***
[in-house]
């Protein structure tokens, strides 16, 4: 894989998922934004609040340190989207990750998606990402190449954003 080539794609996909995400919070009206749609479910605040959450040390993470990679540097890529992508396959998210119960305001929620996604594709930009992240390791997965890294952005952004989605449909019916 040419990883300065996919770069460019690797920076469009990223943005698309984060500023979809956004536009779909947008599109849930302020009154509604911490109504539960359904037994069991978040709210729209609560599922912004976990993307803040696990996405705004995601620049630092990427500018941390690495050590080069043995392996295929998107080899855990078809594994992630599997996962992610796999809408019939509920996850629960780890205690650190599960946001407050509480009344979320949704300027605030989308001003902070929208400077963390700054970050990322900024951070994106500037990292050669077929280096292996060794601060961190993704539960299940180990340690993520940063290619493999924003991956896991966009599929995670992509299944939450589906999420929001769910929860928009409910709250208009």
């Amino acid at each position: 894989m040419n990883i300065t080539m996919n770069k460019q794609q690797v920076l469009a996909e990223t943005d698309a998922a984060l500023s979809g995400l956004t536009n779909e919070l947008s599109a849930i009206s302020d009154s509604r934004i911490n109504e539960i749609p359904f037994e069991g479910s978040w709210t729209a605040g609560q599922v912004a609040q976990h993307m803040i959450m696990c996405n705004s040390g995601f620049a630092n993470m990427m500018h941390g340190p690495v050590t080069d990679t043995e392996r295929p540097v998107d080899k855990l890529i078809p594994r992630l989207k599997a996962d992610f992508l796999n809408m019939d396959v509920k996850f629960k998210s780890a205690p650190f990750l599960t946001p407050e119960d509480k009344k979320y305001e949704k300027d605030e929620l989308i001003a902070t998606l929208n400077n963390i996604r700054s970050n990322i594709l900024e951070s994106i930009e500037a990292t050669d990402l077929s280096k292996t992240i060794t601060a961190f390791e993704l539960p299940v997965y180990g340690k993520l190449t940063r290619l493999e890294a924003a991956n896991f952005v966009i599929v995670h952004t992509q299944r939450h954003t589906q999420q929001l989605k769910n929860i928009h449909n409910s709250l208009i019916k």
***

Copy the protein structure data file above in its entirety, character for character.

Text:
[in-house]
């Protein structure tokens, strides 16, 4: 894989998922934004609040340190989207990750998606990402190449954003 080539794609996909995400919070009206749609479910605040959450040390993470990679540097890529992508396959998210119960305001929620996604594709930009992240390791997965890294952005952004989605449909019916 040419990883300065996919770069460019690797920076469009990223943005698309984060500023979809956004536009779909947008599109849930302020009154509604911490109504539960359904037994069991978040709210729209609560599922912004976990993307803040696990996405705004995601620049630092990427500018941390690495050590080069043995392996295929998107080899855990078809594994992630599997996962992610796999809408019939509920996850629960780890205690650190599960946001407050509480009344979320949704300027605030989308001003902070929208400077963390700054970050990322900024951070994106500037990292050669077929280096292996060794601060961190993704539960299940180990340690993520940063290619493999924003991956896991966009599929995670992509299944939450589906999420929001769910929860928009409910709250208009």
């Amino acid at each position: 894989m040419n990883i300065t080539m996919n770069k460019q794609q690797v920076l469009a996909e990223t943005d698309a998922a984060l500023s979809g995400l956004t536009n779909e919070l947008s599109a849930i009206s302020d009154s509604r934004i911490n109504e539960i749609p359904f037994e069991g479910s978040w709210t729209a605040g609560q599922v912004a609040q976990h993307m803040i959450m696990c996405n705004s040390g995601f620049a630092n993470m990427m500018h941390g340190p690495v050590t080069d990679t043995e392996r295929p540097v998107d080899k855990l890529i078809p594994r992630l989207k599997a996962d992610f992508l796999n809408m019939d396959v509920k996850f629960k998210s780890a205690p650190f990750l599960t946001p407050e119960d509480k009344k979320y305001e949704k300027d605030e929620l989308i001003a902070t998606l929208n400077n963390i996604r700054s970050n990322i594709l900024e951070s994106i930009e500037a990292t050669d990402l077929s280096k292996t992240i060794t601060a961190f390791e993704l539960p299940v997965y180990g340690k993520l190449t940063r290619l493999e890294a924003a991956n896991f952005v966009i599929v995670h952004t992509q299944r939450h954003t589906q999420q929001l989605k769910n929860i928009h449909n409910s709250l208009i019916k």